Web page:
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Record 80 of 4094
Field Experiments using Telepresence and Virtual Reality to Control Remote Vehicles: Application to Mars Rover Missions
Author and Affiliation:
Stoker, Carol(NASA Ames Research Center, Moffett Field, CA United States)
Abstract: This paper will describe a series of field experiments to develop and demonstrate file use of Telepresence and Virtual Reality systems for controlling rover vehicles on planetary surfaces. In 1993, NASA Ames deployed a Telepresence-Controlled Remotely Operated underwater Vehicle (TROV) into an ice-covered sea environment in Antarctica. The goal of the mission was to perform scientific exploration of an unknown environment using a remote vehicle with telepresence and virtual reality as a user interface. The vehicle was operated both locally, from above a dive hole in the ice through which it was launched, and remotely over a satellite communications link from a control room at NASA's Ames Research center, for over two months. Remote control used a bidirectional Internet link to the vehicle control computer. The operator viewed live stereo video from the TROV along with a computer-gene rated graphic representation of the underwater terrain showing file vehicle state and other related information. Tile actual vehicle could be driven either from within the virtual environment or through a telepresence interface. In March 1994, a second field experiment was performed in which [lie remote control system developed for the Antarctic TROV mission was used to control the Russian Marsokhod Rover, an advanced planetary surface rover intended for launch in 1998. Marsokhod consists of a 6-wheel chassis and is capable of traversing several kilometers of terrain each day, The rover can be controlled remotely, but is also capable of performing autonomous traverses. The rover was outfitted with a manipulator arm capable of deploying a small instrument, collecting soil samples, etc. The Marsokhod rover was deployed at Amboy Crater in the Mojave desert, a Mars analog site, and controlled remotely from Los Angeles. in two operating modes: (1) a Mars rover mission simulation with long time delay and (2) a Lunar rover mission simulation with live action video. A team of planetary geologists participated in the mission simulation. The scientific goal of the science mission was to determine what could be learned about the geologic context of the site using the capabilities of imaging and mobility provided by the Marsokhod system in these two modes of operation. I will discuss the lessons learned from these experiments in terms of the strategy for performing Mars surface exploration using rovers. This research is supported by the Solar System Exploration Exobiology, Geology, and Advanced Technology programs.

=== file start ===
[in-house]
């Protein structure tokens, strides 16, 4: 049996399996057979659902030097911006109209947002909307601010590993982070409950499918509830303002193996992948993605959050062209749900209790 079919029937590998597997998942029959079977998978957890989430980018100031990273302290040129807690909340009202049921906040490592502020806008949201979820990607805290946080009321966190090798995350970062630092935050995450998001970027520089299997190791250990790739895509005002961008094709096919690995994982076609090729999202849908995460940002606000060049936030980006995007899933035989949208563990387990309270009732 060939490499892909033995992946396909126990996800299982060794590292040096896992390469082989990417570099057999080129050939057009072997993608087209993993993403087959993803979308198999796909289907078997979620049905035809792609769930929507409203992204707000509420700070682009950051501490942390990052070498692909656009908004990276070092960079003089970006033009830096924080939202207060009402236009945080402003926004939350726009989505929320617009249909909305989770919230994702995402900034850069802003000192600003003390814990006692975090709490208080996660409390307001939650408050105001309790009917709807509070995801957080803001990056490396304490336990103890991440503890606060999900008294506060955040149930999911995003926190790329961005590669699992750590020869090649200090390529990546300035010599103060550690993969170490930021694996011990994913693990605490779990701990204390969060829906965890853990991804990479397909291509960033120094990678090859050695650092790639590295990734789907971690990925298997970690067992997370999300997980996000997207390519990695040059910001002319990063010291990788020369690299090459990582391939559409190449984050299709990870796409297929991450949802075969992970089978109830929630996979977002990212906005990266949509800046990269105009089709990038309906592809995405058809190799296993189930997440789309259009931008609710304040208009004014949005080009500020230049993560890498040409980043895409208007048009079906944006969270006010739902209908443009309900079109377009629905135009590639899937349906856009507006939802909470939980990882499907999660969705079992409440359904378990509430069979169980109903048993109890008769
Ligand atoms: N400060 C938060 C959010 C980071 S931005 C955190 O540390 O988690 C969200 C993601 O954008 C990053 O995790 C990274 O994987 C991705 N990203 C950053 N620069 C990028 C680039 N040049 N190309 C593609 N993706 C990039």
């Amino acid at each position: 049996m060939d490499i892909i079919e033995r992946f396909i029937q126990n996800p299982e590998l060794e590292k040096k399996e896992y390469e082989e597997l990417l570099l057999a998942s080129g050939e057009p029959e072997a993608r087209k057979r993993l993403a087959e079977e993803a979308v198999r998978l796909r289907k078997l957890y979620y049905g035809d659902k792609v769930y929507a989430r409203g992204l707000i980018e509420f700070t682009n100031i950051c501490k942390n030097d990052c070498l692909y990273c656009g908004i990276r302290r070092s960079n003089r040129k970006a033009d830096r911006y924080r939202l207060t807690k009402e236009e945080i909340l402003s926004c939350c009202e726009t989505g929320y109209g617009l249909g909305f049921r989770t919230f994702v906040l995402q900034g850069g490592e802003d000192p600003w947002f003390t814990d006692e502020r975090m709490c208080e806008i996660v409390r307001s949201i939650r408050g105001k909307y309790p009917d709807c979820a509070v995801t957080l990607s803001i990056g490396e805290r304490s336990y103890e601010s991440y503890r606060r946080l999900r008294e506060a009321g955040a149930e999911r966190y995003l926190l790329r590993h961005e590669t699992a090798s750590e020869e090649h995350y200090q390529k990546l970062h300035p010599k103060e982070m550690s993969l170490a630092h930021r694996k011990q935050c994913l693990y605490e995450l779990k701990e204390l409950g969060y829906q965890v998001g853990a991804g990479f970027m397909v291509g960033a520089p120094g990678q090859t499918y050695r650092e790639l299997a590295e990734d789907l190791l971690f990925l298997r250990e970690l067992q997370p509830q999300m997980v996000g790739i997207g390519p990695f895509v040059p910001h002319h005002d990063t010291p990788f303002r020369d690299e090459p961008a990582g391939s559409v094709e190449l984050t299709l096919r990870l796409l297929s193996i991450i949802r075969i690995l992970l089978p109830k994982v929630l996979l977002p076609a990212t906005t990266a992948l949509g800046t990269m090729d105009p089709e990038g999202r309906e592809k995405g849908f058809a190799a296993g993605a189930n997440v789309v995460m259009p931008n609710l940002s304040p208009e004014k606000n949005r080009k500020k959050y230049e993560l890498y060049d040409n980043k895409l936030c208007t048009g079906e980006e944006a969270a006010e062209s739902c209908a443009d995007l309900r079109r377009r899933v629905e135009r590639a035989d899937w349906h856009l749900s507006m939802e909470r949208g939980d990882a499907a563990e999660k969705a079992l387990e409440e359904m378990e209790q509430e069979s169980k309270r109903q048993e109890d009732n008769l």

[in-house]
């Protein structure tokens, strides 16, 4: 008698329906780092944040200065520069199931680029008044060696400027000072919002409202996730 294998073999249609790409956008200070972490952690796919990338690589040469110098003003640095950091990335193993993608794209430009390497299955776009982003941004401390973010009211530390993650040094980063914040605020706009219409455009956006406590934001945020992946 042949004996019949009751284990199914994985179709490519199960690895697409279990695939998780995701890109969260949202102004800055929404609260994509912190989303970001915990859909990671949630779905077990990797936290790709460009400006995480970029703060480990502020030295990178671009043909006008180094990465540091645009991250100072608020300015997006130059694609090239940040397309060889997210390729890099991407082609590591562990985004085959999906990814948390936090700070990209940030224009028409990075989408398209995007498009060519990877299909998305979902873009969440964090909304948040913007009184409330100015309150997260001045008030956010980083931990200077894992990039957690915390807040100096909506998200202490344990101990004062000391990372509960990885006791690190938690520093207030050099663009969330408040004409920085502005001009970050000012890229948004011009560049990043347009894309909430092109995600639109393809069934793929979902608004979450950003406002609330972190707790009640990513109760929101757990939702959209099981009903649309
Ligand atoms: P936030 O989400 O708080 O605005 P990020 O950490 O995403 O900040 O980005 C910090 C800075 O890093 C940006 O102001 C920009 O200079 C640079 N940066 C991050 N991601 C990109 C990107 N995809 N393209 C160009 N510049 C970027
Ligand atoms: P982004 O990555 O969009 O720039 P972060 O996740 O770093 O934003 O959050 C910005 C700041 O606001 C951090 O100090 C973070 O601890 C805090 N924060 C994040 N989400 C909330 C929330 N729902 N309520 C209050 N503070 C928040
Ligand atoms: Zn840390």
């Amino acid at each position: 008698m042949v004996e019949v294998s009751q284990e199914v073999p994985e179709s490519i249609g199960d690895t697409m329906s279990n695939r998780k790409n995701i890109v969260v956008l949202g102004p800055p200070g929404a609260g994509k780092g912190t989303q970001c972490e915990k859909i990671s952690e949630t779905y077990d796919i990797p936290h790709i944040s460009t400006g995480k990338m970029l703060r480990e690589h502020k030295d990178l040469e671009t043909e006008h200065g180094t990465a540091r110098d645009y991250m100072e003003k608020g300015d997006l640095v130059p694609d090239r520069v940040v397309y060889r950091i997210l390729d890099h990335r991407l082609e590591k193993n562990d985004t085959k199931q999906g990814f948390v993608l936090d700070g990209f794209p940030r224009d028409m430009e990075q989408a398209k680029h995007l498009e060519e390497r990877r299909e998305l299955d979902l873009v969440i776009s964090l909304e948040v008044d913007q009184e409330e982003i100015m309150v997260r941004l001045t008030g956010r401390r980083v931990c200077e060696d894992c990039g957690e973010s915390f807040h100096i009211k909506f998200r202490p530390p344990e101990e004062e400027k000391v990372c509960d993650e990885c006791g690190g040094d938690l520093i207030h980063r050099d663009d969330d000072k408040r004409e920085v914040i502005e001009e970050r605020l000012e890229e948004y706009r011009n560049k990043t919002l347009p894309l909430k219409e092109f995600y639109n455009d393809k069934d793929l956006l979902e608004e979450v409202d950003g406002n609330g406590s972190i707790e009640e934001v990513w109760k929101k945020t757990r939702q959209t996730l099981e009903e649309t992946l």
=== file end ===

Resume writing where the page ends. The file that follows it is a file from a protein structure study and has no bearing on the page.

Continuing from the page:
Publication Date: Jun 28, 1994
Document ID:
20010116596
(Acquired Dec 07, 2001)
Subject Category: CYBERNETICS, ARTIFICIAL INTELLIGENCE AND ROBOTICS
Document Type: Preprint
Meeting Information: Division for Planetary Sciences Meeting; 30 Oct. 4 Nov. 1994; Washington, DC; United States
Financial Sponsor: NASA Ames Research Center; Moffett Field, CA United States
Organization Source: NASA Ames Research Center; Moffett Field, CA United States
Description: 1p; In English
Distribution Limits: Unclassified; Publicly available; Unlimited
Rights: No Copyright
NASA Terms: COMMUNICATION NETWORKS; COMPUTER GRAPHICS; DATA LINKS; GEOLOGICAL SURVEYS; IMAGING TECHNIQUES; MARSOKHOD MARS ROVING VEHICLES; REMOTE CONTROL; ANTARCTIC REGIONS; EXOBIOLOGY; GROUND BASED CONTROL; INTEGRATED MISSION CONTROL CENTER; MAN MACHINE SYSTEMS; MANIPULATORS; UNDERWATER VEHICLES
Availability Source: Other Sources
Availability Notes: Abstract Only
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